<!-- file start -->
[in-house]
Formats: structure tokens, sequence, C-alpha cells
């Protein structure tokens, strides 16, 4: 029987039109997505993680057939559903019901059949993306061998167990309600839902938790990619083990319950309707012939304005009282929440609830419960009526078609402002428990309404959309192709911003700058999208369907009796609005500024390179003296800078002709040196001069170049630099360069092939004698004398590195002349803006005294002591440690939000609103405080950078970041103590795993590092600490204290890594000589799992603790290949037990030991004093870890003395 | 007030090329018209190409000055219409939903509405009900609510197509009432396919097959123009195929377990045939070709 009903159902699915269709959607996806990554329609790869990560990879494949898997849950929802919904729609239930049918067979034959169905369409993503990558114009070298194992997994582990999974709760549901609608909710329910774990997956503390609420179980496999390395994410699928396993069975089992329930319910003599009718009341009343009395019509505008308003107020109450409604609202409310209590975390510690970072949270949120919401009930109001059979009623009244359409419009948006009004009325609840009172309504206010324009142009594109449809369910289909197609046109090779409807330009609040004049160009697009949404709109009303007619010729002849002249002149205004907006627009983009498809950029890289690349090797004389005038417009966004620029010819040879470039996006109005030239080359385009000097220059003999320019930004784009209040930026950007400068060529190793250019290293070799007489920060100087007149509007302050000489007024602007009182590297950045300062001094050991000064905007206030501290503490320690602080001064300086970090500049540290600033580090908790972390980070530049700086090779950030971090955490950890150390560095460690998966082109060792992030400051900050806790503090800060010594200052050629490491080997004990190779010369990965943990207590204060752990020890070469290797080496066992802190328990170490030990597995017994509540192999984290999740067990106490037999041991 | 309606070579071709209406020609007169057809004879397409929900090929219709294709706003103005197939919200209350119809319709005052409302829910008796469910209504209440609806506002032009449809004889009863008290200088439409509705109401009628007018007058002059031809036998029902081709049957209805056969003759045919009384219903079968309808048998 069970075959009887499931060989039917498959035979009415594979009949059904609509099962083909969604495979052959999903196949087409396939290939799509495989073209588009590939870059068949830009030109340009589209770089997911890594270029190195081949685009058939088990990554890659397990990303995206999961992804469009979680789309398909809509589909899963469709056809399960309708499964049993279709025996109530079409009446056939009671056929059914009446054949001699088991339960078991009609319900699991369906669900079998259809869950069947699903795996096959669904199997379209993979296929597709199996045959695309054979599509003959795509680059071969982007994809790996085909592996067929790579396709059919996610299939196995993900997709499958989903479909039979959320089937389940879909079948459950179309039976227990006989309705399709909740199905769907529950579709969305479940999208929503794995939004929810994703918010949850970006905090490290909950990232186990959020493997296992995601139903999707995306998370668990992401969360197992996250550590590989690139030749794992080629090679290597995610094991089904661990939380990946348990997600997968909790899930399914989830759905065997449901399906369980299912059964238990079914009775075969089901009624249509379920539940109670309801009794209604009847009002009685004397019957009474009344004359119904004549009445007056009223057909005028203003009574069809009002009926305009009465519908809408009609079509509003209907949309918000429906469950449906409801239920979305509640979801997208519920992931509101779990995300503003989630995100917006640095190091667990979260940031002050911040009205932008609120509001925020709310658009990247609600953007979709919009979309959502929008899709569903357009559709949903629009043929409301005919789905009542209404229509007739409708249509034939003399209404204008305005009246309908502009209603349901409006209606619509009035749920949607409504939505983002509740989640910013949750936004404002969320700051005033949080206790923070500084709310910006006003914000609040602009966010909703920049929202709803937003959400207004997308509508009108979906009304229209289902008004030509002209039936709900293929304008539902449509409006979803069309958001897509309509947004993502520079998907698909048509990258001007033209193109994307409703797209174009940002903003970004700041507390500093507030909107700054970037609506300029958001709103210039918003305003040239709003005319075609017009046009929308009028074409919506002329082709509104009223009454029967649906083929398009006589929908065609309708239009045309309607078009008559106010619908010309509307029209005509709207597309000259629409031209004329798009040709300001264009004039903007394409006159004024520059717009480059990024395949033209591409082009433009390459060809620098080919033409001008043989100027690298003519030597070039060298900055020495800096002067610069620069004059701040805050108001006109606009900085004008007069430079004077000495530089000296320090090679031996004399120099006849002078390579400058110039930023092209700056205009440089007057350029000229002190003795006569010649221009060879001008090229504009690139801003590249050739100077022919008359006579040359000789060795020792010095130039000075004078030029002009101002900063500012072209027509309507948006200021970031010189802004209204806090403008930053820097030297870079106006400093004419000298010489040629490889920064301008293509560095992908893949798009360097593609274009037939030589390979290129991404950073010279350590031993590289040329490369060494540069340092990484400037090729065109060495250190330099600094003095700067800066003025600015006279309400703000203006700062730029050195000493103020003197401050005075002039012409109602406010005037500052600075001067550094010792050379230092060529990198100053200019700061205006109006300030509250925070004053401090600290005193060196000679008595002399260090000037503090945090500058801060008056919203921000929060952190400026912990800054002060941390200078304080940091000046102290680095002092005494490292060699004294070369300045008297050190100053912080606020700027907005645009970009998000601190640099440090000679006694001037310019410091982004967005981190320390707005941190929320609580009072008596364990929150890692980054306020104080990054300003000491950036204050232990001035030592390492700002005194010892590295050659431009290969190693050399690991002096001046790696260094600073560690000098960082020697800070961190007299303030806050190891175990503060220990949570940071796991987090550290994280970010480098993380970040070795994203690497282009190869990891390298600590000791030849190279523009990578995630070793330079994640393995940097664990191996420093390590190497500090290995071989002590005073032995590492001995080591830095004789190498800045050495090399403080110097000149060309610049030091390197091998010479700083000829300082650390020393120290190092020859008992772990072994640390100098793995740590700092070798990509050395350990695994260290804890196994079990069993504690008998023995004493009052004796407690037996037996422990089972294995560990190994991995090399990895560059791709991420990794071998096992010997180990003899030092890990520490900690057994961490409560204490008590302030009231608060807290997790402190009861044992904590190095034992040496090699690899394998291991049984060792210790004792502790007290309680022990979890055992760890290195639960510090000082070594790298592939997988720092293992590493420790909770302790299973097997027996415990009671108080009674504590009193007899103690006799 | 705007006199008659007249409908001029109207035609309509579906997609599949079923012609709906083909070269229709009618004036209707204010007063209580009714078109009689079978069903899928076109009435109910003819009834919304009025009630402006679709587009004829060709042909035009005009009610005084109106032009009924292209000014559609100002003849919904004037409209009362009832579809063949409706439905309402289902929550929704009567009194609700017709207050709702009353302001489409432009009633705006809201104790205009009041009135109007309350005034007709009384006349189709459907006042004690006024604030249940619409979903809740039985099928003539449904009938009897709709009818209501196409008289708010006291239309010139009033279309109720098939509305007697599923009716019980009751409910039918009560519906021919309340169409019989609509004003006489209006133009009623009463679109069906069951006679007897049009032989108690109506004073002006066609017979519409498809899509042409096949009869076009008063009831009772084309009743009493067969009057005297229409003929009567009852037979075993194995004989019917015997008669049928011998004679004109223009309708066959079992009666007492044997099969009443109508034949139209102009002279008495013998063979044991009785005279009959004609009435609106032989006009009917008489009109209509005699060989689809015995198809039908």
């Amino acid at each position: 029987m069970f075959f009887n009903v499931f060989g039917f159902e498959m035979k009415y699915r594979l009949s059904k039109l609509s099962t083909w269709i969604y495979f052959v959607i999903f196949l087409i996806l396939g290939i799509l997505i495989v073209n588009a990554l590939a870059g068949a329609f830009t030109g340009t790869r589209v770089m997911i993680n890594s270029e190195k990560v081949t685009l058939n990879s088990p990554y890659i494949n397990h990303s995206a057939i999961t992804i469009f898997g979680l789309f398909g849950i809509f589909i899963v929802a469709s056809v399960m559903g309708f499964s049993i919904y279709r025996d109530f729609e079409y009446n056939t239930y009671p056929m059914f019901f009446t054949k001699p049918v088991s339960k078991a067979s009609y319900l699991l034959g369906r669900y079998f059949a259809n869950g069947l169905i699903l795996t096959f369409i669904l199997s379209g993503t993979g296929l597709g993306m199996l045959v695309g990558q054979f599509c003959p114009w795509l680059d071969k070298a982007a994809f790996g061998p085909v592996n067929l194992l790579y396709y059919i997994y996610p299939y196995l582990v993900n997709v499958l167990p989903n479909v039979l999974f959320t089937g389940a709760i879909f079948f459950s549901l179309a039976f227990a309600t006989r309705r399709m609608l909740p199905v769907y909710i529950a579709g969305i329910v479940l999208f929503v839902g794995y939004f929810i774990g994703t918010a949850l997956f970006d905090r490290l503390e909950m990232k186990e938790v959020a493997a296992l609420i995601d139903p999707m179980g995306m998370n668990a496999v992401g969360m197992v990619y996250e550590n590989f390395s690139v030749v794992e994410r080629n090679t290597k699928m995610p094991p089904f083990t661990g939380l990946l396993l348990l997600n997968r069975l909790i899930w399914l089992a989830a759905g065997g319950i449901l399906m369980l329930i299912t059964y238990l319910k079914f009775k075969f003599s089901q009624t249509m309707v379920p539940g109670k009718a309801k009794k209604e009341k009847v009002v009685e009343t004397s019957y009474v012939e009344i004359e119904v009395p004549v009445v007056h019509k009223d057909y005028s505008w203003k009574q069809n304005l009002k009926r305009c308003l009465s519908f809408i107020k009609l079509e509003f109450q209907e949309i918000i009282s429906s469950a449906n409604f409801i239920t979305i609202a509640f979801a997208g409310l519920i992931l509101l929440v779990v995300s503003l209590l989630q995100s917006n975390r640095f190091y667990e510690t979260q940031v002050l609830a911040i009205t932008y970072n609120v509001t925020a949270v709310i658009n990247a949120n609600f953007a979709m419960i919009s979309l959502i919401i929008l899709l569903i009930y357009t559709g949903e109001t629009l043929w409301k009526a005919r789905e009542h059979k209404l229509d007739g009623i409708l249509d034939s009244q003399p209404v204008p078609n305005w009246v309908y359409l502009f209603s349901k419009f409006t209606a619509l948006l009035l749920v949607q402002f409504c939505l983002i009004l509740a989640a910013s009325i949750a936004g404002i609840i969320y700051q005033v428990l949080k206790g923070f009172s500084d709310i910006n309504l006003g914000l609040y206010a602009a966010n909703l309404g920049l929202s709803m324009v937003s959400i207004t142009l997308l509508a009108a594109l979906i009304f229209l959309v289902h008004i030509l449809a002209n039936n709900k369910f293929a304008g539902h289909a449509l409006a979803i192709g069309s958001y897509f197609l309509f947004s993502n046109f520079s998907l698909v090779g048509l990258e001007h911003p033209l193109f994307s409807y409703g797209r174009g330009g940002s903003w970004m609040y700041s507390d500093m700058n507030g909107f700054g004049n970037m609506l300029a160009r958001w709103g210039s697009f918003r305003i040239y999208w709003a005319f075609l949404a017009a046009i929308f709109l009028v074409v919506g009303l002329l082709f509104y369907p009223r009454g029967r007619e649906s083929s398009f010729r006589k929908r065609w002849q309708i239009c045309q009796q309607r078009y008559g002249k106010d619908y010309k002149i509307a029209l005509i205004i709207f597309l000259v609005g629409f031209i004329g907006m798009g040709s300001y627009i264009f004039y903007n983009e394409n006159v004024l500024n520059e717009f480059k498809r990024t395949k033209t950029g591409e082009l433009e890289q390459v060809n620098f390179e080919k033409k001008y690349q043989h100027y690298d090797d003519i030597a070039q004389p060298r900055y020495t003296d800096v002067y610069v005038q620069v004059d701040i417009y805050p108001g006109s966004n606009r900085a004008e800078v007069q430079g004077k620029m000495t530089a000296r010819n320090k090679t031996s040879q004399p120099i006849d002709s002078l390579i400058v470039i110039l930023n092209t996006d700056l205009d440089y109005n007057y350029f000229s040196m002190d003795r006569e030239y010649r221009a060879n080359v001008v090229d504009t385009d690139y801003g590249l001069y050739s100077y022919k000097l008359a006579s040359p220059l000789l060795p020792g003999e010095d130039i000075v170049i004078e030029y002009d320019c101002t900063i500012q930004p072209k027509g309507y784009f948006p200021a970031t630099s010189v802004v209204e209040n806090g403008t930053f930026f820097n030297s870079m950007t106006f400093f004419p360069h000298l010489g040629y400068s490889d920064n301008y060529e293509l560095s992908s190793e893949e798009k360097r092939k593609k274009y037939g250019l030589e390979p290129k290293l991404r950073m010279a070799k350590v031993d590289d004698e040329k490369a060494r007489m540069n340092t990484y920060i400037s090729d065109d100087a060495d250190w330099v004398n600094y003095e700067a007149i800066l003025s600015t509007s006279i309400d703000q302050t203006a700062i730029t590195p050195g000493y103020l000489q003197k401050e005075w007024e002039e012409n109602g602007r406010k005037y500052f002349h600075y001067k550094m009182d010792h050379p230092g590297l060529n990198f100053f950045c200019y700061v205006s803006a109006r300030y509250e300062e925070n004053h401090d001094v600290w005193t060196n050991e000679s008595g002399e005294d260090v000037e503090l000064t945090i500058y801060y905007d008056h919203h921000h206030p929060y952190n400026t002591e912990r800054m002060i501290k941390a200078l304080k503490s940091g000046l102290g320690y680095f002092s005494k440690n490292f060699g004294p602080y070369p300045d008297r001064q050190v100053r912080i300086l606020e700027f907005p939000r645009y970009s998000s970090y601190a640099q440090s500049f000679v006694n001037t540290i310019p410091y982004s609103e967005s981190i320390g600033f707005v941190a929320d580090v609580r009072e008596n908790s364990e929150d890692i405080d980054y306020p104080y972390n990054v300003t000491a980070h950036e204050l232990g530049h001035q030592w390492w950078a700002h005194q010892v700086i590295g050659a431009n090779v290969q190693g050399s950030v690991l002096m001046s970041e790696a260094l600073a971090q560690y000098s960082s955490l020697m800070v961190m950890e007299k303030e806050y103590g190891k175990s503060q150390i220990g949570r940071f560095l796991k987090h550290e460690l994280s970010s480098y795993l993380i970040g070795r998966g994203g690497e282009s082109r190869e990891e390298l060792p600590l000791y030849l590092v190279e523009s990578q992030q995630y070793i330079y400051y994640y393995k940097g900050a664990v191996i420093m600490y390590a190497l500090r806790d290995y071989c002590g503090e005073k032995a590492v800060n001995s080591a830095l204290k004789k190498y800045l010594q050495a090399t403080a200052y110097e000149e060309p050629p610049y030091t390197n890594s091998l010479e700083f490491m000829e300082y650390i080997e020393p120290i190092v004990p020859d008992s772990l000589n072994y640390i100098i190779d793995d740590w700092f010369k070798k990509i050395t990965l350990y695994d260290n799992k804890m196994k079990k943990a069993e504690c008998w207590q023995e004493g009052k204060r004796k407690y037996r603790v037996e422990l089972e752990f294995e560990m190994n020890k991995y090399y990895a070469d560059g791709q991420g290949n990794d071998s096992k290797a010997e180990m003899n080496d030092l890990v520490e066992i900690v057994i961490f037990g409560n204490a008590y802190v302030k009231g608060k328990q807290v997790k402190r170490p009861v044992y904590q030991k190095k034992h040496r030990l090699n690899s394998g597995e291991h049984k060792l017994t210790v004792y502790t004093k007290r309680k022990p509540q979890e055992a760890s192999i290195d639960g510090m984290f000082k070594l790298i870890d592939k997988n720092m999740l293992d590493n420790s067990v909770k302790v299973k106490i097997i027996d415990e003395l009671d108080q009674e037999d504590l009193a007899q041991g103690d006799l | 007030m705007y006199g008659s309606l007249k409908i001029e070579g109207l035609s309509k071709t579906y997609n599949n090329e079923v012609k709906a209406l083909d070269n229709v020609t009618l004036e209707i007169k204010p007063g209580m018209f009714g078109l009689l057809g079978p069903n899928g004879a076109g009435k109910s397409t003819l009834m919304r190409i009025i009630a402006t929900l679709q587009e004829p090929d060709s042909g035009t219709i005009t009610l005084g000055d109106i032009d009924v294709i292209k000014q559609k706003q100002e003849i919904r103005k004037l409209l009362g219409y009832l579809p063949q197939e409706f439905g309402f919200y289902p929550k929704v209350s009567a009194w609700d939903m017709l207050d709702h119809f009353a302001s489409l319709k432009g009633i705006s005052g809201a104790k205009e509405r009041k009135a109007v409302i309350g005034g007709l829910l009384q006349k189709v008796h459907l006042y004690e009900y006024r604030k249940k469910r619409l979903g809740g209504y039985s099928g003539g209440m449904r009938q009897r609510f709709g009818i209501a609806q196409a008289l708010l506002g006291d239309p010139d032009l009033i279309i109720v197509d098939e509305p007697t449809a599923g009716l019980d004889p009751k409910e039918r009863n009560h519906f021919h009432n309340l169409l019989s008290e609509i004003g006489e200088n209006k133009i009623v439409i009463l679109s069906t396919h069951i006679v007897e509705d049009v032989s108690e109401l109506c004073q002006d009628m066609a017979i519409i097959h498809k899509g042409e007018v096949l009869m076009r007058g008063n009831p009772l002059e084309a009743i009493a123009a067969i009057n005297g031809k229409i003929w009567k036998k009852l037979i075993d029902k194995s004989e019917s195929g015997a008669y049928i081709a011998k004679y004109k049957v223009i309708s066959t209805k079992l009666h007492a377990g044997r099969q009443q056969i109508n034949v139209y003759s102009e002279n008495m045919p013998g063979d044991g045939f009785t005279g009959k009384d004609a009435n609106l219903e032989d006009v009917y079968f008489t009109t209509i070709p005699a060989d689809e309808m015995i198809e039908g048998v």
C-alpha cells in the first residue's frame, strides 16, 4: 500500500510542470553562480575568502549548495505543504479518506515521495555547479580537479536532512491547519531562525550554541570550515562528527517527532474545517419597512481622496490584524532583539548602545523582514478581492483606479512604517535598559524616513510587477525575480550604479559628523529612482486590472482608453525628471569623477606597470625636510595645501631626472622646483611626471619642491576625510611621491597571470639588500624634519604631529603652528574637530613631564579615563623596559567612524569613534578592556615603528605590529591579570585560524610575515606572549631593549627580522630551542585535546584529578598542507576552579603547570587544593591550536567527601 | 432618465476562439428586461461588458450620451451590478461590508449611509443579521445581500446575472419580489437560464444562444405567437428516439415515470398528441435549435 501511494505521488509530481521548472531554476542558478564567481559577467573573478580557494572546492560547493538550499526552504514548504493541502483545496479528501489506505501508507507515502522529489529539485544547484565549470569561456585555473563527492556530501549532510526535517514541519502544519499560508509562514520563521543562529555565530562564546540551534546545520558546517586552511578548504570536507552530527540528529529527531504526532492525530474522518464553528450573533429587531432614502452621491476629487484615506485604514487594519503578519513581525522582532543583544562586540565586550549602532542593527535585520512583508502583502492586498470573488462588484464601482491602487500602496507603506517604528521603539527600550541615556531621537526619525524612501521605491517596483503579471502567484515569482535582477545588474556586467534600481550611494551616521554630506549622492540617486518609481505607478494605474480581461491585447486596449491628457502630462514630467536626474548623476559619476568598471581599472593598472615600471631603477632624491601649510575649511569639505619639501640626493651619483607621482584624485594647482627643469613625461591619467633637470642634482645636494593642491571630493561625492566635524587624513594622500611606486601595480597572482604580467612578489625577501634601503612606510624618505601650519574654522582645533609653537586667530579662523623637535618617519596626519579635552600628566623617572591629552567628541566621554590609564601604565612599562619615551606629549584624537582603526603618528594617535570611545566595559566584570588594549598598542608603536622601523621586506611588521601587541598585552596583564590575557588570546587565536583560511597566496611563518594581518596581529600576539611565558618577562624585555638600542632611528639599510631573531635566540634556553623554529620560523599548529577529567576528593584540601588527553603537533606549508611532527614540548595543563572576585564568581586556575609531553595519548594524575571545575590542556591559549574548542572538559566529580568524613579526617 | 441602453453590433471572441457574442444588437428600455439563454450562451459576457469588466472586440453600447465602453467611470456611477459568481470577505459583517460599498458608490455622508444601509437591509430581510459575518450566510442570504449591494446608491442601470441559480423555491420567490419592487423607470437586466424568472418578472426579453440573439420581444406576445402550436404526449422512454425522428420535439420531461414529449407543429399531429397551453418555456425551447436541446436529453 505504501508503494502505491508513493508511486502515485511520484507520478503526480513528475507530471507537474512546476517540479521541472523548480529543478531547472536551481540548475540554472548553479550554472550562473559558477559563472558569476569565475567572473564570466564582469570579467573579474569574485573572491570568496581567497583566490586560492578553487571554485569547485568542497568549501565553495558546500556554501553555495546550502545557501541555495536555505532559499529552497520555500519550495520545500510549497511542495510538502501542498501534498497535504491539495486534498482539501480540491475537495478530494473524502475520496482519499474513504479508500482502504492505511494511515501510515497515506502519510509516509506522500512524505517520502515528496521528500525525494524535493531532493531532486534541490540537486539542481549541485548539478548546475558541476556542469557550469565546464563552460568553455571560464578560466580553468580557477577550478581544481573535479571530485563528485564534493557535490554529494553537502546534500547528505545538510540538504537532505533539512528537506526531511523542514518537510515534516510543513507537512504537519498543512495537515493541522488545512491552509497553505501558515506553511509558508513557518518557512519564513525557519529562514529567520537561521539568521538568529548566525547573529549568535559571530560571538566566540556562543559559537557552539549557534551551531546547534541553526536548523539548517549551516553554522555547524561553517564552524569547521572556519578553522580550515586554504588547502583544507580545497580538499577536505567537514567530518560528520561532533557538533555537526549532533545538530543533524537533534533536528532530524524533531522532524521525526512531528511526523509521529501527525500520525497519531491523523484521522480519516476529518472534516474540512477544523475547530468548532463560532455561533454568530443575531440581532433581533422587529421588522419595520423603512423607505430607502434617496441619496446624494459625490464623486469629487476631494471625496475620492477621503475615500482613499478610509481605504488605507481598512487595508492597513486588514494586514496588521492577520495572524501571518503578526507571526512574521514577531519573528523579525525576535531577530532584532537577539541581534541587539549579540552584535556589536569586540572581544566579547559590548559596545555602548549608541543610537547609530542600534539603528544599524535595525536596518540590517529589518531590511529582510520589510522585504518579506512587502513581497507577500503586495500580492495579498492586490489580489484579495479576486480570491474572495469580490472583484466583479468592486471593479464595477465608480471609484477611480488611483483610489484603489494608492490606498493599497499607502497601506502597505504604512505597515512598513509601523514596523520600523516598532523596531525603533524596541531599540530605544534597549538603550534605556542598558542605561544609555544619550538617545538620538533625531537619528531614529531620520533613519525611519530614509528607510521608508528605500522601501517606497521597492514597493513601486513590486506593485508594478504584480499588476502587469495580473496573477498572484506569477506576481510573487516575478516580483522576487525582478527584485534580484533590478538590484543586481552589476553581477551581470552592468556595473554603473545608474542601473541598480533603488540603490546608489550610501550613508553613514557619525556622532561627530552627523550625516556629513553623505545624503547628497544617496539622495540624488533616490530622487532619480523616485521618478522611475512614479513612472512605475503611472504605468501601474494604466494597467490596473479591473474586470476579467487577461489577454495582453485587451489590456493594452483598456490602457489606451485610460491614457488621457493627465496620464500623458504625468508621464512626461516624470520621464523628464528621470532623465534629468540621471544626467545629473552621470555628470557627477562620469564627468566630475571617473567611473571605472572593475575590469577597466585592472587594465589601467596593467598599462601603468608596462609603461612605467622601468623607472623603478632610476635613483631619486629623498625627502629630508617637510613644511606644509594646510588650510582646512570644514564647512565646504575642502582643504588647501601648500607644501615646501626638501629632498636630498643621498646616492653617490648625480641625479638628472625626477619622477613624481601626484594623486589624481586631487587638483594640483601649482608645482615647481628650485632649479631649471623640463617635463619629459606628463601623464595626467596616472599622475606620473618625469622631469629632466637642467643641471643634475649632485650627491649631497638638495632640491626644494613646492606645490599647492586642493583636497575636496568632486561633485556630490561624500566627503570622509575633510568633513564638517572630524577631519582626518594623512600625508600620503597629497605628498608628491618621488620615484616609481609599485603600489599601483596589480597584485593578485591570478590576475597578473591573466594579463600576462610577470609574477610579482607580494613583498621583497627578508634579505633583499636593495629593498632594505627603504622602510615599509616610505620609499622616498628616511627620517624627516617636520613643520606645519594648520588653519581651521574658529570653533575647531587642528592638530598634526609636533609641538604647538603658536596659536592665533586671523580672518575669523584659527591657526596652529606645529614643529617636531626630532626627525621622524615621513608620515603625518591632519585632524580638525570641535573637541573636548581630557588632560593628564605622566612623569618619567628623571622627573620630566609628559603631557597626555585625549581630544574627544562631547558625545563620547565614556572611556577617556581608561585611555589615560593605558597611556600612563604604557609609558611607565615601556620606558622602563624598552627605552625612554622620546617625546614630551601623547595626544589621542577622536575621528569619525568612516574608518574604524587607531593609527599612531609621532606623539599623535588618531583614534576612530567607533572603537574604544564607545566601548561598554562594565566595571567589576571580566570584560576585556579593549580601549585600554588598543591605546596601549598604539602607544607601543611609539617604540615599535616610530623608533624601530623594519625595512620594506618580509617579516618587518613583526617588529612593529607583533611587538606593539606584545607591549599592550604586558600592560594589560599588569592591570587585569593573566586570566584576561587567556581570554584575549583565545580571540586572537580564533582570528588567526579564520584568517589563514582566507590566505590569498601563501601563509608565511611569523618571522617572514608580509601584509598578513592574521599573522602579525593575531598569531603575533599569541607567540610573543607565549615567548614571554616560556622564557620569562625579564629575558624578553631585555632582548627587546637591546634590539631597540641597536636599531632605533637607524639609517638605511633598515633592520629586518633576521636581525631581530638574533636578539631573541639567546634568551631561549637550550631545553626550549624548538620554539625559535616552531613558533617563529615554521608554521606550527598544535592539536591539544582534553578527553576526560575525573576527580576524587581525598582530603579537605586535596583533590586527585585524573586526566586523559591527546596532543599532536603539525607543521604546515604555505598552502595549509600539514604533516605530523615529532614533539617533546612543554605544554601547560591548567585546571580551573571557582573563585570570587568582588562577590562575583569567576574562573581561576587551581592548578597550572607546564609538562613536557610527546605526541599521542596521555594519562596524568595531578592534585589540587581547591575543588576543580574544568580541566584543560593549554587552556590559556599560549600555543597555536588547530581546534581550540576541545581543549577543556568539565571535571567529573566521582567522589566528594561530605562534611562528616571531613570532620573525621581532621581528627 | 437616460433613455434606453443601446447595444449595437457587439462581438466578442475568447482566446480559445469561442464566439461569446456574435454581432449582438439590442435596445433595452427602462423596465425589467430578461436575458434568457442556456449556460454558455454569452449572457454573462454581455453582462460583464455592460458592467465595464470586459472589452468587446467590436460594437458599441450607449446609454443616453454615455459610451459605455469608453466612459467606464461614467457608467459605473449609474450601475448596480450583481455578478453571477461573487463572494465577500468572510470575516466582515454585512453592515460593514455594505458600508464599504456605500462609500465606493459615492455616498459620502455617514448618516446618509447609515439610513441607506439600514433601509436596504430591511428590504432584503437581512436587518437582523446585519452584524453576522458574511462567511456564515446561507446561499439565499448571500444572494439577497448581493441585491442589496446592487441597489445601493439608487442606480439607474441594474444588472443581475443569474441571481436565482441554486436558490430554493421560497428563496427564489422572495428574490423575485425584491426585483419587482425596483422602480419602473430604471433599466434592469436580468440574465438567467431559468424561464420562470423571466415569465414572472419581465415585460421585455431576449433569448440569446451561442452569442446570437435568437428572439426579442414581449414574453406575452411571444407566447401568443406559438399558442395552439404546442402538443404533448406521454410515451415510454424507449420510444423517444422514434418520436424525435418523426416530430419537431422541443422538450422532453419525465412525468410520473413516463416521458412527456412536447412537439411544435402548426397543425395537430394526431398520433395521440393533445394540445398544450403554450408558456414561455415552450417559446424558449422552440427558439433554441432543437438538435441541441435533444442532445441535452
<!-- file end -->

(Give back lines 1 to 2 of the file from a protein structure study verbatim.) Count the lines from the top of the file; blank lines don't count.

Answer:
[in-house]
Formats: structure tokens, sequence, C-alpha cells